(1) Existence of Disclosure Duty: Did Qualcomm, as a participant in the JVT, have a duty to disclose patents to the JVT prior to the release of the H.264 standard in May 2003; (2) Scope of Disclosure Duty: If so, what was the scope of its disclosure duty; (3) Breach: Did Qualcomm breach its disclosure duty by failing to disclose the . . . Patents; and (4) Remedy: If so, was it within the district court's equitable authority to enter an unenforceability remedy based on the equitable defense of waiver in the SSO context?
Duty to discloseThe court relied Rambus Inc. v. Infineon Technologies AG, and observed a duty to disclose exists when the IP policy of the SSO establishes such a duty and/or when the participants regard the policy of the SSO as requiring disclosure. Here, both the policy and the participants' conduct indicated disclosure was required. The written policy stated:
According to the ITU-T and ISO/IEC IPR policy, members/experts are encouraged to disclose as soon as possible IPR information (of their own or anyone else's) associated with any standardization proposal (of their own or anyone else's). Such information should be provided on a best effort basis.
Qualcomm argued this only "encouraged" members to disclose relevant IP. The court disagreed, noting that encouragement related to the timing of the disclosure (encouraged to disclose as soon as possible), not the requirement of disclosure, which required "best effort" to disclose.Furthermore, the court also examined the treatment of the JVT policy by other participants. This analysis revealed that participants treated the policy as having a duty to disclose. For instance, Broadcom offered testimony of the JVT chair as well as a participant that they understood the patent disclosure duty to be mandatory. Based on this evidence, the court agreed with the district court that a duty to disclose existed.Scope of duty to discloseHere, the court again examined the relevant intellectual property rights policies of the JVT. The policies required disclosure of information "associated with" or "affecting the use" of JVT work. According to the court, this required participants to disclose IP that "reasonably might be necessary" to practice the applicable standard, again referencing Rambus. This is an objective standard that "does not depend on a member's subjective belief that its patents do or do not read on the proposed standard."Breach of dutyQualcomm admitted it did not provide any effort to disclose, let alone best efforts, so it therefore breached its duty to disclose if the patents "reasonably might be necessary" to practice the H.264 standard. Here, the court had little trouble finding a breach, given Qualcomm's suit against Broadcom was based at least in large part, if not entirely, on its use of the H.264 standard in devices. Accordingly, Qualcomm could not now argue that it might not reasonably be necessary to practice the standard given that it sued under the patents based on the use of the standard (internal citation omitted):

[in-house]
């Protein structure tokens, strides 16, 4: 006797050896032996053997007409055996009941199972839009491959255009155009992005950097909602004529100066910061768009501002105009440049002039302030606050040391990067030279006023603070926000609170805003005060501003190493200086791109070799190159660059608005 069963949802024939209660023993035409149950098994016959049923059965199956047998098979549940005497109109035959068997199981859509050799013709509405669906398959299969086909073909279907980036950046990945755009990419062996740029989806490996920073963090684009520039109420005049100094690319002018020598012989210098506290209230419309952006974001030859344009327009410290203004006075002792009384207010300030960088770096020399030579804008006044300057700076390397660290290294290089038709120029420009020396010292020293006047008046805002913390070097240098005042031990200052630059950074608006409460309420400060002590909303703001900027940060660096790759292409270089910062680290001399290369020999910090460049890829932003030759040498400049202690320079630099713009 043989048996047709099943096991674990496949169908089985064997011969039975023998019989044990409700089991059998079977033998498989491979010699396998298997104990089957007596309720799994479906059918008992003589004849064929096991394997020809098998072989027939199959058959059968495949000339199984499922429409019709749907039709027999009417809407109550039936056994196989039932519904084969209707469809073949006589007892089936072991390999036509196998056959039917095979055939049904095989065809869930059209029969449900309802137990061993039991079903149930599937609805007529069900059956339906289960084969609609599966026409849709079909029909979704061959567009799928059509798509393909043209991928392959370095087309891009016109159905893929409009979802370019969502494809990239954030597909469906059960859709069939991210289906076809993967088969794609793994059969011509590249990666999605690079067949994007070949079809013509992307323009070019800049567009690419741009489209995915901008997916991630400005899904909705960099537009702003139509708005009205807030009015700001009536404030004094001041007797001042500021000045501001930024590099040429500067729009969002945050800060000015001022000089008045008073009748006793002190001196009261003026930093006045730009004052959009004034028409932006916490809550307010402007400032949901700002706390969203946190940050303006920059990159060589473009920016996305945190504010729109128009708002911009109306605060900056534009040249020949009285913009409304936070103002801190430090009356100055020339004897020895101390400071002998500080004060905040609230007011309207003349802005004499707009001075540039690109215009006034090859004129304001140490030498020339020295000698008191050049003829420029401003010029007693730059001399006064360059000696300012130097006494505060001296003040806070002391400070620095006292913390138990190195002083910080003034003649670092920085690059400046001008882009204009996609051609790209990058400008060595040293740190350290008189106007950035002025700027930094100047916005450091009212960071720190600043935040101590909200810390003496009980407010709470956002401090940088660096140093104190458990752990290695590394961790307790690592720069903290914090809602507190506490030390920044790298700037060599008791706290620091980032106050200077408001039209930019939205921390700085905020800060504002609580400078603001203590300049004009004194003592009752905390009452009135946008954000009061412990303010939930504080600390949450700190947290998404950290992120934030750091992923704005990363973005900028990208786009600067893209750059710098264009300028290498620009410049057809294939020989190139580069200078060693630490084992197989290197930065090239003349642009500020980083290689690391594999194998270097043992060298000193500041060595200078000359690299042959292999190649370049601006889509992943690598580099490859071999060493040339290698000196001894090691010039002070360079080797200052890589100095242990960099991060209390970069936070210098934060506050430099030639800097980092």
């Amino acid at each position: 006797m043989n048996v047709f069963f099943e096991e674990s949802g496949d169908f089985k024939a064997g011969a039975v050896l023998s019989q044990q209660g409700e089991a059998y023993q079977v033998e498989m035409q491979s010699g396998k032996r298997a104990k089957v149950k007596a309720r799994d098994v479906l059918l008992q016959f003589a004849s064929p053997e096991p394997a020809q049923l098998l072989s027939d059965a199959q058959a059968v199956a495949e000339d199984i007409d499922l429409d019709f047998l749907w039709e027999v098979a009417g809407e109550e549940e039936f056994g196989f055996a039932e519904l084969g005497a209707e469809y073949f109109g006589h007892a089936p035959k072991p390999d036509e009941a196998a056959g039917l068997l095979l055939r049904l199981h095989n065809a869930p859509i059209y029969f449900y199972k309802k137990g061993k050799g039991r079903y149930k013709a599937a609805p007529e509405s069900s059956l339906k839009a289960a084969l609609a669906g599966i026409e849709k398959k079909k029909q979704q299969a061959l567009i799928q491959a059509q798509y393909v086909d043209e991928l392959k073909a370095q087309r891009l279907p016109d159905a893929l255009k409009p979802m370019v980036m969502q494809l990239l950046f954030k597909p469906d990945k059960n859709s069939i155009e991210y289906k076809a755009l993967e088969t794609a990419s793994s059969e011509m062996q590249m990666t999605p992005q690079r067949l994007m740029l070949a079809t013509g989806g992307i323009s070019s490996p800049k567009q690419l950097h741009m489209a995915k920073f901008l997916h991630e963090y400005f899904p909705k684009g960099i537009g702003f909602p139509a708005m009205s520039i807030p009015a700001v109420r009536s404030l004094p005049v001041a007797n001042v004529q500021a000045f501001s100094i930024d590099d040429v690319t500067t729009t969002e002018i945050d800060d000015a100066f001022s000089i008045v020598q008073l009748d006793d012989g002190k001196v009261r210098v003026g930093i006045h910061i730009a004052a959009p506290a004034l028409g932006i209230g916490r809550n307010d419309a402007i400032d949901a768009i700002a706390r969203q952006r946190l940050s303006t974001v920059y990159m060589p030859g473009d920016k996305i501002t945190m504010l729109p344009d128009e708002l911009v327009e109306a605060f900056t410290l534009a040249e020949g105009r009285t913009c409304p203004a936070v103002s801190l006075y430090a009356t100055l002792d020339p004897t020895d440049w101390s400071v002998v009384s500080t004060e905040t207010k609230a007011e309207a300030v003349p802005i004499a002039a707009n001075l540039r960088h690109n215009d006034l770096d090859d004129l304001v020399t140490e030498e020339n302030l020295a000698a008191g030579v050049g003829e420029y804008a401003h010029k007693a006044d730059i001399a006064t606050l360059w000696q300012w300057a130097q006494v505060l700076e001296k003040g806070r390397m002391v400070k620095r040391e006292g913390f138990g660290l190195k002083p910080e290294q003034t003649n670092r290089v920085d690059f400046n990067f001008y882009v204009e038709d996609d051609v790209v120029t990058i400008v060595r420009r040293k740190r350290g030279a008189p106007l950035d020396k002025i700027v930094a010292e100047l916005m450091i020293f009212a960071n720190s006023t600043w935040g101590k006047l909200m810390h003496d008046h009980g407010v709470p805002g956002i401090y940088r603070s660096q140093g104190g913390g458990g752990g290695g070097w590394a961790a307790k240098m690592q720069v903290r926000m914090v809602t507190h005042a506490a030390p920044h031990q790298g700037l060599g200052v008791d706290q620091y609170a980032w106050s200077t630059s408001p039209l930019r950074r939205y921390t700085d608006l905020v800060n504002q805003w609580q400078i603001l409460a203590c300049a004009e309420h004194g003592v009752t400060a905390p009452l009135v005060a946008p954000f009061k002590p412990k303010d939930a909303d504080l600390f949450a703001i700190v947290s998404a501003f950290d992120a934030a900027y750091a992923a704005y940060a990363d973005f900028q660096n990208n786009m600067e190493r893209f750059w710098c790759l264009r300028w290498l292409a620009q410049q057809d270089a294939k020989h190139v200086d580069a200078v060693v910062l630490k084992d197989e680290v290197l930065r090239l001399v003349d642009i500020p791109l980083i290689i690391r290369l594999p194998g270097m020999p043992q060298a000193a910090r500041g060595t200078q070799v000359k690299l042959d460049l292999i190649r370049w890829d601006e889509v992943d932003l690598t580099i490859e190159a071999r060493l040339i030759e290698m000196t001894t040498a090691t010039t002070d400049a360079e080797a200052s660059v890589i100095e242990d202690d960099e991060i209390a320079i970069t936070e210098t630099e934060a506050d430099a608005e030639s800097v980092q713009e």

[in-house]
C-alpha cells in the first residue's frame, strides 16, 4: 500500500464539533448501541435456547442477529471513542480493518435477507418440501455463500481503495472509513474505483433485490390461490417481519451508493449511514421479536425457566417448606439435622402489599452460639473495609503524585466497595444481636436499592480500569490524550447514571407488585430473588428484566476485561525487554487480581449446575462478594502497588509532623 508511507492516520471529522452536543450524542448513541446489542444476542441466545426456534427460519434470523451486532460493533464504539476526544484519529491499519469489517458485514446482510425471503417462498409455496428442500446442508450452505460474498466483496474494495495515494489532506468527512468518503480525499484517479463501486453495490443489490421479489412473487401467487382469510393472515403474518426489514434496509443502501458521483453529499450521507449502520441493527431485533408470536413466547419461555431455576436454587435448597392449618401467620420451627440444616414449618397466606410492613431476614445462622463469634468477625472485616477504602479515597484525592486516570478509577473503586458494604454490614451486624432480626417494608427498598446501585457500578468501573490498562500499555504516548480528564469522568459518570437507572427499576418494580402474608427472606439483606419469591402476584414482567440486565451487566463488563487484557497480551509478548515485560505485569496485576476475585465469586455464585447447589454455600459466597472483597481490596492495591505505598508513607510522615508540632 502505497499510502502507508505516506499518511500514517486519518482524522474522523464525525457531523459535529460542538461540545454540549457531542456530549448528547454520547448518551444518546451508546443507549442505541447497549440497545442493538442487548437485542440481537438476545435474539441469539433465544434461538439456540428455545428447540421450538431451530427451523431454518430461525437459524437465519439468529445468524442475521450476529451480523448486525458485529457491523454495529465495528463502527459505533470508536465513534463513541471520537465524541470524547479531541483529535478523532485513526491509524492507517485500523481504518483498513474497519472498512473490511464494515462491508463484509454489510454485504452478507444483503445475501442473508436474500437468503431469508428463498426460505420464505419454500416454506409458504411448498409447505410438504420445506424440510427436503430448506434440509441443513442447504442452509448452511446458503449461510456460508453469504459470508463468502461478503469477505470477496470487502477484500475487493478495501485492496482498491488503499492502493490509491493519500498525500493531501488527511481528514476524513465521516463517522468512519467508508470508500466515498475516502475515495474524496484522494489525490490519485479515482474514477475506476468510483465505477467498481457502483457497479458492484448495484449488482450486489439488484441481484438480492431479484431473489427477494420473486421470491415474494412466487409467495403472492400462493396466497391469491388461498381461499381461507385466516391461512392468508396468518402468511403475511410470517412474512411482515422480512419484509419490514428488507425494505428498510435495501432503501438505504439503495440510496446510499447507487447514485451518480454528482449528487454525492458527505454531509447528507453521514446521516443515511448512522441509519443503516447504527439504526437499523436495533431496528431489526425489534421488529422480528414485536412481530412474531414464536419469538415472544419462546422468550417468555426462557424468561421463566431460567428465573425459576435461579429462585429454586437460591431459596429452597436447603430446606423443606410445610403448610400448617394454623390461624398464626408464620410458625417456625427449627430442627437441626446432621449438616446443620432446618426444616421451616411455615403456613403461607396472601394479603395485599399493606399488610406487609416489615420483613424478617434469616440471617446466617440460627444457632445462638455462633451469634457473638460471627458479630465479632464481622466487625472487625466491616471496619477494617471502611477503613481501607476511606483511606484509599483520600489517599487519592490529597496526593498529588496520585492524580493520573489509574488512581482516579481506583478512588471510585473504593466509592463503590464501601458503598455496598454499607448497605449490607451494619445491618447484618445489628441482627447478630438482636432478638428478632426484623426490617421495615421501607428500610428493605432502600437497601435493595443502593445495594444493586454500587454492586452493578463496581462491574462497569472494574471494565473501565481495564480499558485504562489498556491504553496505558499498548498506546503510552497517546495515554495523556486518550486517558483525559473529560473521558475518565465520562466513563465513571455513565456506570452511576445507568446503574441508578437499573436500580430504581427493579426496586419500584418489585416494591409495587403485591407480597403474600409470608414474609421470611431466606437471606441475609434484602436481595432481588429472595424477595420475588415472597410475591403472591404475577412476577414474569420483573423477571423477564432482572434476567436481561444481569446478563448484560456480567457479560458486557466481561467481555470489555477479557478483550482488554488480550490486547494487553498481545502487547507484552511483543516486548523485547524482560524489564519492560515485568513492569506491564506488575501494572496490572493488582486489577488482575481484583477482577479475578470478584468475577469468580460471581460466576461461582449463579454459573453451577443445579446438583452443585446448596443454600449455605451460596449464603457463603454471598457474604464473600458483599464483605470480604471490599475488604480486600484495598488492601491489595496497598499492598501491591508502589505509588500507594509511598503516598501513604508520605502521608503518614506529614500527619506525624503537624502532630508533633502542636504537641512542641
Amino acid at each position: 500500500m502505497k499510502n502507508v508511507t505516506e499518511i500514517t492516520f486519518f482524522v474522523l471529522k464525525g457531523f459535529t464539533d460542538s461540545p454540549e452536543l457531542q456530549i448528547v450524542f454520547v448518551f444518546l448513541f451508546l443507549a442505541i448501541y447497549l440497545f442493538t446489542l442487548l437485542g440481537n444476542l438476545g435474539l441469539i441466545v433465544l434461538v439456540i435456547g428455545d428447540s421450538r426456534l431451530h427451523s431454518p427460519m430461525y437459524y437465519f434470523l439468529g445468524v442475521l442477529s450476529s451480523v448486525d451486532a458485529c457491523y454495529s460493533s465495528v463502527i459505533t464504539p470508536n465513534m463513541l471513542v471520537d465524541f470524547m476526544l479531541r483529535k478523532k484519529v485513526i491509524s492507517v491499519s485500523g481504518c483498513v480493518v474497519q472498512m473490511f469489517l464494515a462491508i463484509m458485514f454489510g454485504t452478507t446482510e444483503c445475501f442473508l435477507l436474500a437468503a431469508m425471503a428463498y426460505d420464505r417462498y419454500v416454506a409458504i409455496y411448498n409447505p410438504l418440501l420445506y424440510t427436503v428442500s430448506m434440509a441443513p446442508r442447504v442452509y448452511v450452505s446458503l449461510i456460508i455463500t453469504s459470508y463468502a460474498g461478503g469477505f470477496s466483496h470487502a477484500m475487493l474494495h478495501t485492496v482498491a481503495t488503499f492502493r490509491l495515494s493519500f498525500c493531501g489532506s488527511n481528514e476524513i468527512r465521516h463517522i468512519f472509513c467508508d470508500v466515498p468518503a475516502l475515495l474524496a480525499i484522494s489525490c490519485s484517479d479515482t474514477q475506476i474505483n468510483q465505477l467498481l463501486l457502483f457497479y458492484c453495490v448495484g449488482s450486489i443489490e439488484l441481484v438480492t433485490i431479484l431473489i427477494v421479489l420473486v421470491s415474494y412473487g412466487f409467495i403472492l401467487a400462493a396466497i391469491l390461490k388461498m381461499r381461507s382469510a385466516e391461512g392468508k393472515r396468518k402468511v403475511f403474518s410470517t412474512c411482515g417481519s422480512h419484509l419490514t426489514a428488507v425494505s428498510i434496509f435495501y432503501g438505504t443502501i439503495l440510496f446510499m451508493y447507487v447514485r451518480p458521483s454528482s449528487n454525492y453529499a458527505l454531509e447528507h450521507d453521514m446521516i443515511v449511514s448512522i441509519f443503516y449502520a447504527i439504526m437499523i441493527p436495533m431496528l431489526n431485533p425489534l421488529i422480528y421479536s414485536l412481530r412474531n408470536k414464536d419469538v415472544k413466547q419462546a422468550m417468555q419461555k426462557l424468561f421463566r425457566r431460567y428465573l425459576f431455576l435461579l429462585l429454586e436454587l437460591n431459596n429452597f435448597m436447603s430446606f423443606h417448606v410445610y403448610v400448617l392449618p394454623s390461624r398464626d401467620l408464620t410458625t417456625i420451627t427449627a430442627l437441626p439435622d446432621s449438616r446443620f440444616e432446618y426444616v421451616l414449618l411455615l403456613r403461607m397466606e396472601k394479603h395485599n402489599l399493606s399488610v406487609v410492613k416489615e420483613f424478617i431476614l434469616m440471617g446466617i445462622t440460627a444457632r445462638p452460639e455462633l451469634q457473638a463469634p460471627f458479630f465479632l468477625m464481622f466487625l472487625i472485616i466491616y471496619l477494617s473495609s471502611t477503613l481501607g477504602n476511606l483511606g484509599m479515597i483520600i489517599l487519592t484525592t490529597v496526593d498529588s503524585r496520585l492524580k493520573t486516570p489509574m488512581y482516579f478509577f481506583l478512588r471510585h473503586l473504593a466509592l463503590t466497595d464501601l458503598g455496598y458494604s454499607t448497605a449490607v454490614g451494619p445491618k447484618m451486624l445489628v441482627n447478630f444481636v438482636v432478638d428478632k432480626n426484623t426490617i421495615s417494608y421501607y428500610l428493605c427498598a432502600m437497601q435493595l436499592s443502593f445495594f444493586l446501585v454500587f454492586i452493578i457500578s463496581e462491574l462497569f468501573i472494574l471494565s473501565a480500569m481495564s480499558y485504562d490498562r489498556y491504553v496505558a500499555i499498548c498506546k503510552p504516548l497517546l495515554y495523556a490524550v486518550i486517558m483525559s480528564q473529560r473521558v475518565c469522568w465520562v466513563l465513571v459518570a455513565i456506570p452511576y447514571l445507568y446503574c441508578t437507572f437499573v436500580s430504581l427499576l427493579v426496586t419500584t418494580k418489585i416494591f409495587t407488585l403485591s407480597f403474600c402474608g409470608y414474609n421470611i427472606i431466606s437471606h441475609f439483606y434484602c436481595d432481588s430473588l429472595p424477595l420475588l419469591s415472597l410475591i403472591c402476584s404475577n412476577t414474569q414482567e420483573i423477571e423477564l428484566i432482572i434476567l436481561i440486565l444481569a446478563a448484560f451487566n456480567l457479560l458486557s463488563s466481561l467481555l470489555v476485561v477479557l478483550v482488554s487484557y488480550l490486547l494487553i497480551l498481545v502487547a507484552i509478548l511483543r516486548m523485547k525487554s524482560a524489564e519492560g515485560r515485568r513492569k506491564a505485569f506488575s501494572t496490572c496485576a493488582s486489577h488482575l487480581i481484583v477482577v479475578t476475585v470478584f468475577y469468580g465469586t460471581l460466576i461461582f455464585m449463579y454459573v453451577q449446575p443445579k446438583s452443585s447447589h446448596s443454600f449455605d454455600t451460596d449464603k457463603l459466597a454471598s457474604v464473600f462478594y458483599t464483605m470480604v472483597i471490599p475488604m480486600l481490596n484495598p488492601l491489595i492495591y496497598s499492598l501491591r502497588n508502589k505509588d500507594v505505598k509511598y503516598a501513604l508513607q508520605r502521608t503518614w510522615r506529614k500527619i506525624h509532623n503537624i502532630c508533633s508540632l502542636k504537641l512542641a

Broadcom argues that if Qualcomm truly believes that the asserted patents do not meet the "reasonably might be necessary" standard, then it necessarily lacked a Rule 11 basis to bring this litigation in the first place.We are not persuaded by Qualcomm's arguments on this point, and are unable to reconcile its ex post argument that the asserted patents do not meet the "reasonably might be necessary" standard with its ex ante arguments regarding infringement.

Accordingly, the court had little trouble affirming that Qualcomm had breached its duty to disclose.

Scope of remedyWith regards to the equitable remedy of unenforceability of the patents, the Federal Circuit held the district court's remedy was too broad. The court noted the equitable remedy needed to be limited in relation to the underlying breach of the duty to the SSO. Thus, the court held the proper remedy was that the patents should only be unenforceable against products compliant with the H.264 standard. This outcome would more closely and equitably reflect Qualcomm's misconduct in its participation with the JVT.Finally, the court affirmed the determination that the case was exceptional under 35 U.S.C. § 285. The district c